The expression “put the gears in motion” in “…it is wise to put the gears in motion now” (paragraph 9) means …
1) to explore.
2) to begin.
3) to move.
4) to invest.
Have you ever tasted saltwater? I guess you have and if so, you will agree with me that it’s not very refreshing. In fact, drinking more than a few cups worth can kill you.
According to the United States Geological Survey, whose mission is to collect and disseminate reliable, impartial, and timely information that is needed to understand the nation’s water resources, about ninety-seven percent of the water on our planet is saltwater; the rest is stored in lakes, rivers, glaciers and aquifers underground. Moreover, only about one-third of the world’s potential fresh water can be used for human needs. As pollution increases, the amount of usable water decreases.
Water is the most precious and taken-for-granted resource we have on Earth. It is also one of the most threatened resources. Increased population and possible climate change will put more and more strain on supplies of this vital resource as time goes on. What could we do in this situation? Though it may seem like science fiction, the solution could lie in outer space.
I’m not saying we’re going to be teleporting to a spring on the other side of the galaxy or colonizing another planet just to have longer showers – it’s much more mundane than that. What we could achieve realistically in this century is the successful use of the solar system’s rare metals and water, barring the invention of the matrix.
You may be surprised to learn that the metal in your keys, coins, cell phone, computer, car and everywhere else, originally came to this planet from space. When Earth formed, the heavy metals sank to the center and formed a solid core. The lighter elements formed the mantle and the crust we live on. Asteroids and comets that struck the Earth brought water and metals to the surface.
There are thousands of asteroids orbiting near Earth. Most asteroids are made of rock, but some are composed of metal, mostly nickel and iron. Probes could be sent out to these to identify useful ones. Then larger probes could push them towards the Earth where they can be handled in orbit.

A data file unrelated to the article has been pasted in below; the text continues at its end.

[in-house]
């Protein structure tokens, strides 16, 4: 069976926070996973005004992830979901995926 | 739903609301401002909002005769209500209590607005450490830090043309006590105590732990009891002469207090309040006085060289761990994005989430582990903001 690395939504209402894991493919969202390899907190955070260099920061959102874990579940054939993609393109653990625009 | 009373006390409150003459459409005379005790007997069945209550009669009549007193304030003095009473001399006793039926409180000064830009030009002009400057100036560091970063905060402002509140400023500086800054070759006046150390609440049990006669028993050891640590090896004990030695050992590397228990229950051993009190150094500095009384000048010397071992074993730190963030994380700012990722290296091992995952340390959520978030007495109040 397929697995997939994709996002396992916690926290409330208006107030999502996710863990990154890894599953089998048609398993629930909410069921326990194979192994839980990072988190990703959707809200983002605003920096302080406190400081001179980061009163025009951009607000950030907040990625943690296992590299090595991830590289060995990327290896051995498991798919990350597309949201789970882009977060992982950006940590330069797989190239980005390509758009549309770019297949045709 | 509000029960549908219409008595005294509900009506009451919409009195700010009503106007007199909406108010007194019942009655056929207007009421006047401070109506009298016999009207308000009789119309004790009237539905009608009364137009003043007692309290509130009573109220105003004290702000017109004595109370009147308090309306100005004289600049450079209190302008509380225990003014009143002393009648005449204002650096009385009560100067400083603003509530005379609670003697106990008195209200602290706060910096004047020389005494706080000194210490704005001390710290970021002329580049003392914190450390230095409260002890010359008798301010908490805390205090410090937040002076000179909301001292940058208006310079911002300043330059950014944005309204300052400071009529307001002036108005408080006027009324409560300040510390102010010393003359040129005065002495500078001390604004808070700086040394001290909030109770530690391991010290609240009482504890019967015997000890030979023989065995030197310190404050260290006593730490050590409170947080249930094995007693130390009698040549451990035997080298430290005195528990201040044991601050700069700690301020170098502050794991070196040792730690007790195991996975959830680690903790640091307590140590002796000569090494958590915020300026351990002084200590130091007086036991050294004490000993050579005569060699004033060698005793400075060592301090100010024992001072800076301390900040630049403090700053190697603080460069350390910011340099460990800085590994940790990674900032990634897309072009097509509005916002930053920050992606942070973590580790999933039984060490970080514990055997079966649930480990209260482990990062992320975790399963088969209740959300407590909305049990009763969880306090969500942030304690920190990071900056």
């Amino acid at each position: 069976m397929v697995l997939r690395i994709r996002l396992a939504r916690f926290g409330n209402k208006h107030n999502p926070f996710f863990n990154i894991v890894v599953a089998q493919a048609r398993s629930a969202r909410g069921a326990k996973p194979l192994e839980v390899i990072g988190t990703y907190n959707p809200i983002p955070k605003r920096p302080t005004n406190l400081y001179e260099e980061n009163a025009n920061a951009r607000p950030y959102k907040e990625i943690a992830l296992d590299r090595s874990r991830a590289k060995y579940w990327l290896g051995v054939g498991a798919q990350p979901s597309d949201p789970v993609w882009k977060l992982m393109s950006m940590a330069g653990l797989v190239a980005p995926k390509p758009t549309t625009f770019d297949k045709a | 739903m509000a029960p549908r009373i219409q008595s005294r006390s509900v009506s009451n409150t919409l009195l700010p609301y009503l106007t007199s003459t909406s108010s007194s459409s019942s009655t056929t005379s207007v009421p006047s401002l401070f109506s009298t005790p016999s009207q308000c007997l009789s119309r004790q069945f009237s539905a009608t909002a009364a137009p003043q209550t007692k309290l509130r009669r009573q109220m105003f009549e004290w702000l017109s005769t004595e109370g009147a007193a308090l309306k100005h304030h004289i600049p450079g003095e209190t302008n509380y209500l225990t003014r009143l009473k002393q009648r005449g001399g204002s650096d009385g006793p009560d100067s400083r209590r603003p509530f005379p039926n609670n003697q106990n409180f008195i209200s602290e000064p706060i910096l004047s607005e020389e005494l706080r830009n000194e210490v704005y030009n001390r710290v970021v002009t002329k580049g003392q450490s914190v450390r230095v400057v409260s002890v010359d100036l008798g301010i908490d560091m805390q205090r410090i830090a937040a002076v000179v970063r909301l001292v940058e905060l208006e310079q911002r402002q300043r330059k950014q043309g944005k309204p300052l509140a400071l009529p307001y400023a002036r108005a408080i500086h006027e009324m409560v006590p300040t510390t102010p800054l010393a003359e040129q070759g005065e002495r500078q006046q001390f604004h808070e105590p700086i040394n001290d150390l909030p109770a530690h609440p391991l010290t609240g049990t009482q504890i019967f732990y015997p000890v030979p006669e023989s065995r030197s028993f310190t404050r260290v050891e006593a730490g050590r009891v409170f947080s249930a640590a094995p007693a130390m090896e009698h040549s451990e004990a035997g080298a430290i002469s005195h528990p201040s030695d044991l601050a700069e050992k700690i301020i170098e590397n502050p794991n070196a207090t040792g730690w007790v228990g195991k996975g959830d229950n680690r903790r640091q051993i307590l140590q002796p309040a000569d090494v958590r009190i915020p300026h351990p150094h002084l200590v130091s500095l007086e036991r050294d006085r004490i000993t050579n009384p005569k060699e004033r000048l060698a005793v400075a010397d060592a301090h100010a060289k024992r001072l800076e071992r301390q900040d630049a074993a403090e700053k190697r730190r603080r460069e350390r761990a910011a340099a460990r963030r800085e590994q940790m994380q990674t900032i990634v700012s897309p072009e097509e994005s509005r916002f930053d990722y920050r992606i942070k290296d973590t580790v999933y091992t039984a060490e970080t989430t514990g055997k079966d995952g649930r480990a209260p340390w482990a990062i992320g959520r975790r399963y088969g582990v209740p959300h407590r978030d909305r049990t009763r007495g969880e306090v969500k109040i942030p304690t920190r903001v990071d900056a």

In order to fuel ships and probes, we simply need to find a source of water, such as a comet or the surface of the moon. We collect the water and pass an electric current through it from a solar panel. The water separates into oxygen and hydrogen, which in liquid form is a powerful rocket fuel.
Is this really possible? We may soon find out. Private company SpaceX has already started delivering equipment to the International Space Station (ISS). The ISS is proof that countries once at each other’s throats, like America and Russia, can work together and pull off multi-billion dollar projects.
Recently, a company called Planetary Resources Inc. made the news for getting big names like Google and Microsoft to invest in exploring asteroids for material gain. Although it will take many decades, it is wise to put the gears in motion now.
We’ve already landed probes on the surface of asteroids and taken samples from them. We can put something as large as the ISS, which weighs just short of 500 tons, according to National Aeronautics and Space Administration (NASA), in orbit.
We can make a half-million-mile round-trip to get rocks from the moon. We can do all of these things already. They just need to be applied and developed in a smart way.
PUT THE GEARS IN MOTION = begin a process or put a plan into action.